As of July 18, Texas’ 35 state-licensed shelters had permission to accommodate up to 6,286 children. With 4,937 kids living in them, that means they’re at 78% capacity.
Georgia has finalized a plan to spend the public’s money on subsidies for high-speed internet lines, laying the foundation for broadband expansion in rural areas. Whether it will work remains to be seen.
The Wisconsin Department of Natural Resources asked 125 municipal wastewater treatment systems to begin investigating for the presence of a group of chemical contaminants that pose health hazards to humans. The facilities would sample and analyze water flowing in and out of their treatment systems for perfluorinated compounds, commonly known as PFAS, according to the DNR.
New guidelines from the Kansas Department for Children and Families that direct child placement agencies to place LGBTQ youths in homes that respect the children’s gender identities. The guidelines, issued under the administration of Democratic Gov. Laura Kelly, clash with legislation passed in 2018 that allows child placement agencies to refuse service to gay couples because of firmly held religious beliefs.
Despite a wet July, Washington is preparing for a busy late summer, and perhaps early fall wildfire season. As a result, the state is training additional prison inmates to potentially respond to wildfires. To qualify, an inmate must have less than four years remaining on their sentence.
Taking "the Regents," one of the oldest academic exam systems in the country, has been a rite of passage for high school students in New York for generations. That may soon change as the state Board of Regents considers scrapping the high school Regents exam requirement as part of an effort to improve the state's graduation rates and better define the significance of a New York high school diploma.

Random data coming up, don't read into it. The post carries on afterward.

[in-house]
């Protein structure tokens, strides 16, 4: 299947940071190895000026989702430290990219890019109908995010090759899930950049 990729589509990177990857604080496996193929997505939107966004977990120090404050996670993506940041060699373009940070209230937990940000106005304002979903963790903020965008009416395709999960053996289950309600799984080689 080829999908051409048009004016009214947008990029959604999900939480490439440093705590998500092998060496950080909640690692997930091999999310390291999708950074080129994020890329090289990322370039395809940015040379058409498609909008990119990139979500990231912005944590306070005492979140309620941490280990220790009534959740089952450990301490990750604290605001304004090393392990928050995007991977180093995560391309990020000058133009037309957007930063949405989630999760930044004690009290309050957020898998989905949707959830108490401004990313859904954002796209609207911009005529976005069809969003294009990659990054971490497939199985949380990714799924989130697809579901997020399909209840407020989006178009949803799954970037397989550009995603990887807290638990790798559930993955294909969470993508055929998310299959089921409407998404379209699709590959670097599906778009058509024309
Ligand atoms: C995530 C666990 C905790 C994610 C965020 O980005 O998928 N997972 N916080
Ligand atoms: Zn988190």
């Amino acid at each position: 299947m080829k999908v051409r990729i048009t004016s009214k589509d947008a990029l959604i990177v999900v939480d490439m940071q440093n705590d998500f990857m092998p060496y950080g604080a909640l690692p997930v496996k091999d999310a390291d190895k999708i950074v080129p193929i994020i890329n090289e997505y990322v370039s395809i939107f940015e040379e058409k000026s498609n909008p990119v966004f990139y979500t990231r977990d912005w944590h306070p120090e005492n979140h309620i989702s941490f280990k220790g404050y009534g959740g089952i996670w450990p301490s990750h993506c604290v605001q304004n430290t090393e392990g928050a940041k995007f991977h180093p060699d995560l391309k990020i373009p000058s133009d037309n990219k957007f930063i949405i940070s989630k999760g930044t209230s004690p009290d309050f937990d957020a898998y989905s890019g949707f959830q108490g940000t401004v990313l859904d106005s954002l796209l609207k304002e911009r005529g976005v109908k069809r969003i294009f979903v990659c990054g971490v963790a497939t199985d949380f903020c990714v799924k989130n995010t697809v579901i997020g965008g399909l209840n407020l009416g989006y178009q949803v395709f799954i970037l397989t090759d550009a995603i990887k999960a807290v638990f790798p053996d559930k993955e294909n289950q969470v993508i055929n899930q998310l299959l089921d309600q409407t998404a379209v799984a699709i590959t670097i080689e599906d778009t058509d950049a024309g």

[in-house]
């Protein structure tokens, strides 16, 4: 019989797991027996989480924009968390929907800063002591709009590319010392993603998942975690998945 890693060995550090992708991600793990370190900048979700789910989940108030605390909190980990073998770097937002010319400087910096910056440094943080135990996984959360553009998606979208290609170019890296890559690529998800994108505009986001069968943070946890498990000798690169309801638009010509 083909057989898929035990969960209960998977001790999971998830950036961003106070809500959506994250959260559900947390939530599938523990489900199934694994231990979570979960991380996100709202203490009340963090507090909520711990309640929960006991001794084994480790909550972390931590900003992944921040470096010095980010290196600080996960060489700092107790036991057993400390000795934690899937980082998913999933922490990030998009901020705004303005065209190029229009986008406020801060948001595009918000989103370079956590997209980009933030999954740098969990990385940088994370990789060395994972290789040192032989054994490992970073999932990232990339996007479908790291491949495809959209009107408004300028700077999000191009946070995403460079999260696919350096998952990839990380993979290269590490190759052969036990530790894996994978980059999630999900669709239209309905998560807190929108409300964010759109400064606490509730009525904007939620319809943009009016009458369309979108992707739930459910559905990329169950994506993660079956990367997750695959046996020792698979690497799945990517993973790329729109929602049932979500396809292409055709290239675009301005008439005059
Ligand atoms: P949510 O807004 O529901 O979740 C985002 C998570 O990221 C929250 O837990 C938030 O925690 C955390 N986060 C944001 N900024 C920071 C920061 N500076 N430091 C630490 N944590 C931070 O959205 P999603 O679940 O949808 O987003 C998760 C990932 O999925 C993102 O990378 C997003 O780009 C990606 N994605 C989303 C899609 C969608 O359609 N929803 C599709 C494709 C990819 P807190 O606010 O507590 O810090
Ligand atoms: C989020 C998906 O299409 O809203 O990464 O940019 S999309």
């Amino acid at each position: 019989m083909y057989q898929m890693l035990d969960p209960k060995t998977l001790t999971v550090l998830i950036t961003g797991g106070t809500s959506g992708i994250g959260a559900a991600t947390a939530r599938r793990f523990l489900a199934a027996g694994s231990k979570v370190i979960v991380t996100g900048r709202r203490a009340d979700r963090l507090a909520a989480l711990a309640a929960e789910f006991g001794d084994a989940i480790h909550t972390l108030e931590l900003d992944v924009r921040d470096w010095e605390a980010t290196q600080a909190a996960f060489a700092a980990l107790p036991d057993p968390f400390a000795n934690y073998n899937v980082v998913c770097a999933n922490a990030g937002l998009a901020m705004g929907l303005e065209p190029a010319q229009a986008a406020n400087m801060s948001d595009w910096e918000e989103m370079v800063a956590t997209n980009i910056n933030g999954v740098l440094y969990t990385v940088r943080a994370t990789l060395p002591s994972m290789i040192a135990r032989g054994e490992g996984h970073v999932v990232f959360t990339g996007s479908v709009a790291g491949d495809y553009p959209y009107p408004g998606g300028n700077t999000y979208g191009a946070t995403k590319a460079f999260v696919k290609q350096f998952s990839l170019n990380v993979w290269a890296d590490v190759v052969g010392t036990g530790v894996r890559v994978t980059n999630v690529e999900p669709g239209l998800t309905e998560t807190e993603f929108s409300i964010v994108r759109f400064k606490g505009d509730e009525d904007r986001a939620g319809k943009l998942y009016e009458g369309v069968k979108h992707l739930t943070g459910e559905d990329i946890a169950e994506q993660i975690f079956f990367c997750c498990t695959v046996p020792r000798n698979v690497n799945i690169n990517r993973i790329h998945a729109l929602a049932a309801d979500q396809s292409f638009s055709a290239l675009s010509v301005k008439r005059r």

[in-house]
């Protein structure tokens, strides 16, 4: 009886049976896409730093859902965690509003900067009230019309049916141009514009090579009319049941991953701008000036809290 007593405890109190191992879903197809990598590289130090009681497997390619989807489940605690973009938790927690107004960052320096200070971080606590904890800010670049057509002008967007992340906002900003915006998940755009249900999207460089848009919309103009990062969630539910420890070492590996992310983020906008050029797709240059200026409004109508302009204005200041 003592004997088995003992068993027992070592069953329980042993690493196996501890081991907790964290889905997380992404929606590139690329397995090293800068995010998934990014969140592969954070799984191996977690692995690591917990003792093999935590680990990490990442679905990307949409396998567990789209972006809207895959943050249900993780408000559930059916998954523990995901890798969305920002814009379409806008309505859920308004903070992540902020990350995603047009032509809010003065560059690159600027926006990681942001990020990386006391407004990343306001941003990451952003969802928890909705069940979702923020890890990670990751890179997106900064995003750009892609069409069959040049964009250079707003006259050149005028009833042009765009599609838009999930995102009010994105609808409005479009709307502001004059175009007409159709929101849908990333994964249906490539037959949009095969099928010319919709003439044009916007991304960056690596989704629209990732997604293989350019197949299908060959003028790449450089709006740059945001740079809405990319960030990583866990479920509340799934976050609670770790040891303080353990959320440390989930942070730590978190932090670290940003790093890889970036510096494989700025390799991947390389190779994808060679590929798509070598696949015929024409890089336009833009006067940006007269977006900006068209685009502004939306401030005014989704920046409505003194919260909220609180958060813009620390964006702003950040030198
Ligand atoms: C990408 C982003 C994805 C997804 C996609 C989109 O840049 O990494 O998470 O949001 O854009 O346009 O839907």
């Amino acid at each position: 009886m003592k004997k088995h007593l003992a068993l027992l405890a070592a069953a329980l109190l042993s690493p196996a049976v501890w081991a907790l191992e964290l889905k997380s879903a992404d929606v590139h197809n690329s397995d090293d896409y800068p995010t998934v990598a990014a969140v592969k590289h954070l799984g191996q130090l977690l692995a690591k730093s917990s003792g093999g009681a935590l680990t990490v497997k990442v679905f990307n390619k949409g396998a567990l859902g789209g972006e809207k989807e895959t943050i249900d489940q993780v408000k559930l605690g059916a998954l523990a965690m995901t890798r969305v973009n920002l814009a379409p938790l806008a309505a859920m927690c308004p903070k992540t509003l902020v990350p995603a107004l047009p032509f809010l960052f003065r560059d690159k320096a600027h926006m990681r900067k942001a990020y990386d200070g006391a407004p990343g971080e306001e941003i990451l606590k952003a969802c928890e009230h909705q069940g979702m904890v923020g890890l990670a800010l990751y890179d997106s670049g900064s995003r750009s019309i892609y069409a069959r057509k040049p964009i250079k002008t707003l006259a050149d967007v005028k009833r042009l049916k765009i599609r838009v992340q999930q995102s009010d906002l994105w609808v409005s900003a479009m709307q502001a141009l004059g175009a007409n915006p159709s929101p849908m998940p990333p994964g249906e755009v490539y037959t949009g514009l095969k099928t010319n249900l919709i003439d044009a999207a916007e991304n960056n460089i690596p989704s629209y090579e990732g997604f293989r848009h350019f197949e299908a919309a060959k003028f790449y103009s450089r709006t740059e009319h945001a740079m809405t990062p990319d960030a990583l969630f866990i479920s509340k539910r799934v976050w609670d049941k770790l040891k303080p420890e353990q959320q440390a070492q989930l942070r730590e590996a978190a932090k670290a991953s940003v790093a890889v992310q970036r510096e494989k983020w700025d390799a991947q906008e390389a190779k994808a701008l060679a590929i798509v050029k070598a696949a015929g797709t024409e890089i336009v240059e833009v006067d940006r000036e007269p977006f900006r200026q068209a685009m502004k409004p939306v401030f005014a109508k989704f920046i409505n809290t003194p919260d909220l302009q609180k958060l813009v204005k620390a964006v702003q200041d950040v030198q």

Twelve consecutive years in office would be the new maximum for state lawmakers under a proposed ballot initiative planned by the United Utah Party. The party pitches itself as a centrist alternative to the state’s Republican and Democratic organizations.
Kentucky Republican Gov. Matt Bevin's bill to provide pension relief to regional universities, health departments and other "quasi-governmental agencies" passed a crucial test when the House approved the plan 52-46. It now goes to the Senate.
The Minnesota working group is part of an effort to help officers and lawmakers grapple with a spate of fatal encounters sparking community protests, lawsuits, and a re-examination of law enforcement practices nationwide. The 16-person group will convene three public hearings to generate a report recommending policy changes by February 2020, when the Minnesota legislature convenes.
Massachusetts legislators reached a compromise that gives the administration of Republican Gov. Charlie Baker more power to require pharmaceutical companies to negotiate discounts for particularly expensive drugs. It also allows the administration to set a proposed value for a drug, and to hold a public hearing about that value.
Backers of a proposed citizen-initiated law to require background checks for most gun sales in Ohio have gotten the green light to start collecting petition signatures to, ultimately, place the measure on the statewide ballot.
New Mexico Gov. Michelle Lujan Grisham, a Democrat, has removed the head of the state’s Public Education Department while expressing dissatisfaction with efforts to implement sweeping education reforms.